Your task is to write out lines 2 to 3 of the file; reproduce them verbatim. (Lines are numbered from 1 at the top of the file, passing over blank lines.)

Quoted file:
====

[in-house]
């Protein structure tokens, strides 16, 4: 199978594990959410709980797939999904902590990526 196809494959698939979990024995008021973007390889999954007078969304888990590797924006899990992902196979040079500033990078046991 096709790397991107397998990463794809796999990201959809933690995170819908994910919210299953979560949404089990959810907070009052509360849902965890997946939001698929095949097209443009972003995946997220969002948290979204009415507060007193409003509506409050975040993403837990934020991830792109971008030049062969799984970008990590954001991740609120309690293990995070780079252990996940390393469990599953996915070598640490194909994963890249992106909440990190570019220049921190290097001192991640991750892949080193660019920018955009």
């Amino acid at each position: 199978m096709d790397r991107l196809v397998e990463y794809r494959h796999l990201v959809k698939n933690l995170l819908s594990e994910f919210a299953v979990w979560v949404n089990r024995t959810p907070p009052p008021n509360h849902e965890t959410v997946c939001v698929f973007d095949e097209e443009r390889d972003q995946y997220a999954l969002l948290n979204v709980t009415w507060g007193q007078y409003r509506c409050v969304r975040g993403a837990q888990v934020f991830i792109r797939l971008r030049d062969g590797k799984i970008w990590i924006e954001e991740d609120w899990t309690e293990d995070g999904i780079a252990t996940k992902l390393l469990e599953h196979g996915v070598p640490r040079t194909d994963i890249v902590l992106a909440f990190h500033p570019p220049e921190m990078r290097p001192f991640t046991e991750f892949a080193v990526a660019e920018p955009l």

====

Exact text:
């Protein structure tokens, strides 16, 4: 199978594990959410709980797939999904902590990526 196809494959698939979990024995008021973007390889999954007078969304888990590797924006899990992902196979040079500033990078046991 096709790397991107397998990463794809796999990201959809933690995170819908994910919210299953979560949404089990959810907070009052509360849902965890997946939001698929095949097209443009972003995946997220969002948290979204009415507060007193409003509506409050975040993403837990934020991830792109971008030049062969799984970008990590954001991740609120309690293990995070780079252990996940390393469990599953996915070598640490194909994963890249992106909440990190570019220049921190290097001192991640991750892949080193660019920018955009």
């Amino acid at each position: 199978m096709d790397r991107l196809v397998e990463y794809r494959h796999l990201v959809k698939n933690l995170l819908s594990e994910f919210a299953v979990w979560v949404n089990r024995t959810p907070p009052p008021n509360h849902e965890t959410v997946c939001v698929f973007d095949e097209e443009r390889d972003q995946y997220a999954l969002l948290n979204v709980t009415w507060g007193q007078y409003r509506c409050v969304r975040g993403a837990q888990v934020f991830i792109r797939l971008r030049d062969g590797k799984i970008w990590i924006e954001e991740d609120w899990t309690e293990d995070g999904i780079a252990t996940k992902l390393l469990e599953h196979g996915v070598p640490r040079t194909d994963i890249v902590l992106a909440f990190h500033p570019p220049e921190m990078r290097p001192f991640t046991e991750f892949a080193v990526a660019e920018p955009l």